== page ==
Sunday, August 26, 2007

No More Goodbyes

It seems life is full of goodbyes - us leaving loved ones and loved ones leaving us.

Some goodbyes we even look forward to - like leaving home to strike out on our own. Then, homesickness, however, reminds us there is a cost attached even to the freedom we desire. Goodbye.

Leaving home for a 6 month or more deployment is tough on both the service member and all of the family. You miss out on so much especially when your children are very young. Goodbye.

Saying goodbye to loved ones who have died is particularly difficult. Sometimes the mourning is all the more difficult because we didn't have the oportunity for one more "goodbye" or "I love you" when someone is taken suddenly with no warning.

I received the call that my mother was in the hospital in critical condition with cancer. My wife, our youngest daughter, and I packed up and set out from Cleveland, OH where I was stationed at the time to go to her bedside in Ruston, LA. In the week I was there, she rallied and was released to go home, but the prognosis was terminal.

Then came the morning I had to leave to go back to Cleveland. After the hugs and kisses, leaving her sitting in that kitchen chair, turning away, and walking to the car was the hardest thing I have ever done in my life. I knew I would not see her in the flesh ever again. Goodbye.

The youngest daughter had spent the night with her other grandmother. We picked her up and headed down the interstate. About 10 minutes from Ruston, she said she had wanted to say goodbye to Gram. I don't remember my exact words to her, but we didn't go back. It's not that an extra 20-40 mins would have wrecked our schedule, but I didn't think I could leave again - say goodbye again.

Some goodbyes are bittersweet, like dropping your daughter off at college for the first time and driving away. Something has really changed. Parents and child both are exploring freedom, but the family has changed in a way that will never be recovered. Goodbye.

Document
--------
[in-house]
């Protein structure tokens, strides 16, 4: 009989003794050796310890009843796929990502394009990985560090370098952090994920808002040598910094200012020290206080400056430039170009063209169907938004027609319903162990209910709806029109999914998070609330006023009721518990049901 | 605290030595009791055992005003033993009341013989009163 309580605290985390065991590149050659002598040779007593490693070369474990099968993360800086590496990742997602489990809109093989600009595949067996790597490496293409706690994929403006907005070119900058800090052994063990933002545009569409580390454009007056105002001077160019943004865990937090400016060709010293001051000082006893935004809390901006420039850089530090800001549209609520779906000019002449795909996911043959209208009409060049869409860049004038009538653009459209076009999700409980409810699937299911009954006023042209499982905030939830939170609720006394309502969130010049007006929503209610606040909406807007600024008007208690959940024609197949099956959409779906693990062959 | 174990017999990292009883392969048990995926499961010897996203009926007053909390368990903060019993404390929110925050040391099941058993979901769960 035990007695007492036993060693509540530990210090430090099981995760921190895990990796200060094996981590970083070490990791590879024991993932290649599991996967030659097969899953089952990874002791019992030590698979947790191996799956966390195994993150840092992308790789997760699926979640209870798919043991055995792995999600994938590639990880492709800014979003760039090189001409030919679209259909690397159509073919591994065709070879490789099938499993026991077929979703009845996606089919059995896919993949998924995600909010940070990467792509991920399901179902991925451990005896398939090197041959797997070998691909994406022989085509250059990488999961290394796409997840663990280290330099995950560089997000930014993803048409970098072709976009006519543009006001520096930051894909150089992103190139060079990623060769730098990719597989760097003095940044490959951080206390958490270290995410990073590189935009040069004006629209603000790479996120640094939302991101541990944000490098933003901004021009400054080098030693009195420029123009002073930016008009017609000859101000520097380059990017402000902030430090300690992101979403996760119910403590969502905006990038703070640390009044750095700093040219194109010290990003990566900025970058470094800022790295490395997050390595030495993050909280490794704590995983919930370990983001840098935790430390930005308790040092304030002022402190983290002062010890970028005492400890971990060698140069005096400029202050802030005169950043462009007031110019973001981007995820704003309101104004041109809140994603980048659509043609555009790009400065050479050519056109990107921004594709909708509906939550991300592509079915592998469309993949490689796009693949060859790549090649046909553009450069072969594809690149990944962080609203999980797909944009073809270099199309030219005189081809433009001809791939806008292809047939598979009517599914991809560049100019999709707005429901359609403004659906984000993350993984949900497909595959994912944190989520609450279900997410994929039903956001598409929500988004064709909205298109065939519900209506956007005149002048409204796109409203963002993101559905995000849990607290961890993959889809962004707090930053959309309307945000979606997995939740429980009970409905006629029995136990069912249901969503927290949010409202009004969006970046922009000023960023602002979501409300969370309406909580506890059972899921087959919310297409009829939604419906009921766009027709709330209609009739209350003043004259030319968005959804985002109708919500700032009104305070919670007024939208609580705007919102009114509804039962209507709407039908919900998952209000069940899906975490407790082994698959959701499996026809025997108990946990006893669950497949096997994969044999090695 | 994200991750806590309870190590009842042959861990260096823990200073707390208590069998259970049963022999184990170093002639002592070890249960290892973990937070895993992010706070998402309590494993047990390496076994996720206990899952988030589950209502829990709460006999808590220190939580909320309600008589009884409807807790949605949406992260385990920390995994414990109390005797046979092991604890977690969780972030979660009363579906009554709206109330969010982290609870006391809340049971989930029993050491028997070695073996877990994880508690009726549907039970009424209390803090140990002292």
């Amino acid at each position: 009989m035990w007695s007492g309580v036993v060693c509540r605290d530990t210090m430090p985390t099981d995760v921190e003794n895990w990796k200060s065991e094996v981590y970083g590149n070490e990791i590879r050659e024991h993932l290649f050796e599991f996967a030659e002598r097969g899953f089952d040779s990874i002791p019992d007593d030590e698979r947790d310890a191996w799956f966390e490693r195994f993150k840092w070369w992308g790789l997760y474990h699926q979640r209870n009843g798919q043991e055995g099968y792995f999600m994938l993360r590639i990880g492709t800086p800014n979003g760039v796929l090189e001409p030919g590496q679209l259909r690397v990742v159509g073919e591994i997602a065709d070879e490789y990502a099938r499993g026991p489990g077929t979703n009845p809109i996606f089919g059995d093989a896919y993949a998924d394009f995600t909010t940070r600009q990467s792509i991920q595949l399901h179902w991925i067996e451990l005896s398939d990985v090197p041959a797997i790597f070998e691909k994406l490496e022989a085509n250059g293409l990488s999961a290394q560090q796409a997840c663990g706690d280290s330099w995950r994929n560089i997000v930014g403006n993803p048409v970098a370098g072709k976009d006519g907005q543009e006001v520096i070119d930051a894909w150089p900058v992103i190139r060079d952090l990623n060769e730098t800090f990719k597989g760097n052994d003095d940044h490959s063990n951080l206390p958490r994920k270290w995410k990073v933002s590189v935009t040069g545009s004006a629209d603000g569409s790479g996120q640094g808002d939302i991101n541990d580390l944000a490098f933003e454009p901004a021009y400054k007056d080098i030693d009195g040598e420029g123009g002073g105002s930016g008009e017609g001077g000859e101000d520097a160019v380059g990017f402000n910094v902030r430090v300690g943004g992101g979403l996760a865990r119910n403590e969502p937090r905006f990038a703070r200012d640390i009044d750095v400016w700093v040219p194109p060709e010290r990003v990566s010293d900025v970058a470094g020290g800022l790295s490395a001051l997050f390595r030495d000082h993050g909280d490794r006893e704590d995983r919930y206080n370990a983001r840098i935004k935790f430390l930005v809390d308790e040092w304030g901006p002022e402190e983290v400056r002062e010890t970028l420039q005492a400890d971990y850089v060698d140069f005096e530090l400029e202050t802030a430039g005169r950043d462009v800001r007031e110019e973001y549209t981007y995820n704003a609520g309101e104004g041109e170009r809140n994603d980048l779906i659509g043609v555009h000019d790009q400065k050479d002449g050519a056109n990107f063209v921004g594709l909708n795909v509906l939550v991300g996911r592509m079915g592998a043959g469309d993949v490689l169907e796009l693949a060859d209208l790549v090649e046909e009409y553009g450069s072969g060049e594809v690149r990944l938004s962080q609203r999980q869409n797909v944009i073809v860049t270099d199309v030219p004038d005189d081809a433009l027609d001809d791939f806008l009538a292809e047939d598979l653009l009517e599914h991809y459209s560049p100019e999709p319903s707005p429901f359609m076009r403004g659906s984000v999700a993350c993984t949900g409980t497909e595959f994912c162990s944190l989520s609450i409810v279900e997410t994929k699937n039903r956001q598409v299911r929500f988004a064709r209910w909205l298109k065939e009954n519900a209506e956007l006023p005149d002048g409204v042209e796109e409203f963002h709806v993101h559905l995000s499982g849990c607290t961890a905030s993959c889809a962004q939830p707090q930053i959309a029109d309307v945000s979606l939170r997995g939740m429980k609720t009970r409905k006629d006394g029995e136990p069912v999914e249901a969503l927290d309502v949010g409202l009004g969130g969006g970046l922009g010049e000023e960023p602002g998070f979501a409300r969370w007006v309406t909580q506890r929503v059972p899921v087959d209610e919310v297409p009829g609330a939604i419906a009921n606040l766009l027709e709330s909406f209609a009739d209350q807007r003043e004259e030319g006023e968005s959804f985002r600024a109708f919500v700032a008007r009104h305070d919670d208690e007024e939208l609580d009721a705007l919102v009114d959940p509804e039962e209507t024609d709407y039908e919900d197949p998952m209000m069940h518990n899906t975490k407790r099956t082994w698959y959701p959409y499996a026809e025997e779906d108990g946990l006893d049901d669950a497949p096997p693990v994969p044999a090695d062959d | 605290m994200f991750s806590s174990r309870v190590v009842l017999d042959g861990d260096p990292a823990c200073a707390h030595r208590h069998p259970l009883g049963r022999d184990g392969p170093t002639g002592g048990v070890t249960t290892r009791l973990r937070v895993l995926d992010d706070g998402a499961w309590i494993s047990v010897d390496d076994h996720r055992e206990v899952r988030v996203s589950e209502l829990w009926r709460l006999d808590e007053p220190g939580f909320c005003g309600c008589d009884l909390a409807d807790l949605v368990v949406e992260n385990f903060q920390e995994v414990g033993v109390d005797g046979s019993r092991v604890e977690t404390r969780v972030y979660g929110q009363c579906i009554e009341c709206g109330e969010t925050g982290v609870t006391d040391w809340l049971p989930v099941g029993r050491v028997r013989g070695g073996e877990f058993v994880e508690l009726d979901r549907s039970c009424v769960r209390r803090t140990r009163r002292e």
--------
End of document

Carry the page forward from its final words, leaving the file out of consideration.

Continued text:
When our daughter and grandchildren moved away after living near for over a year, there's another hard goodbye.

For a father, giving your daughter away in marriage is tough. We may joke about pawning her off on some unsuspecting guy, but the humor just masks the scars. I'll never forget the few minutes sitting there with her in the stairwell off the foyer while we waited for her turn to go down the aisle - her grand entrance on my arm. Only a father can understand the pain of that goodbye.

Most of the time we think of "goodbye" with the expectation of a "hello" down the road. We kiss, hug, and say goodbye when going home from visiting the grandchildren already having planned the next visit. Goodbye.

Someday, there will have been a final goodbye - when death slams the door on hello's and hugs and kisses. But if God be with ye (goodbye), we are ushered into a place where there is no need of goodbyes for all of eternity. Some hello's may have been deferred for a short time, but there will never be another goodbye for goodbye is just an earthly word.

Sunday, August 19, 2007

"I Do" or "I Will"?

My wife and I attended the wedding of the daughter of friends at our church. Saying the bride was beautiful is like saying apple pie is good, so let's just say this hot apple pie had ice cream on top.

As I was looking through the local paper this morning for my mother-in-law's weekly column, there was the bride's picture under a caption to the effect: local couple says, "I Do." I don't remember them saying, "I Do." What I heard was a lot of "I Will's." Now, I'm sure somewhere in the ceremony they did say "I Do," but it's the "I Will's" that I remember.

Maybe 35 years of marriage colors my hearing - 35 years of "in sickness and in health", "for richer, for poorer", the blessing of children and curse of teenagers, separations and wonderful homecomings (courtesy of the military). The "I Do" of 35 years ago may have sealed the contract, but it is the "I Will's" that have sustained it and enabled two strong-willed people become closer to one.

Marriage is God's creation and God's plan. He is actively involved. It's really three contracts in one - the bride pledging her faithfulness to God; the groom, his commitment to God, and the bride and groom saying to one another that, on this day, "I Do," but, forever, "I Will."

(dedicated to Laura and Ryan)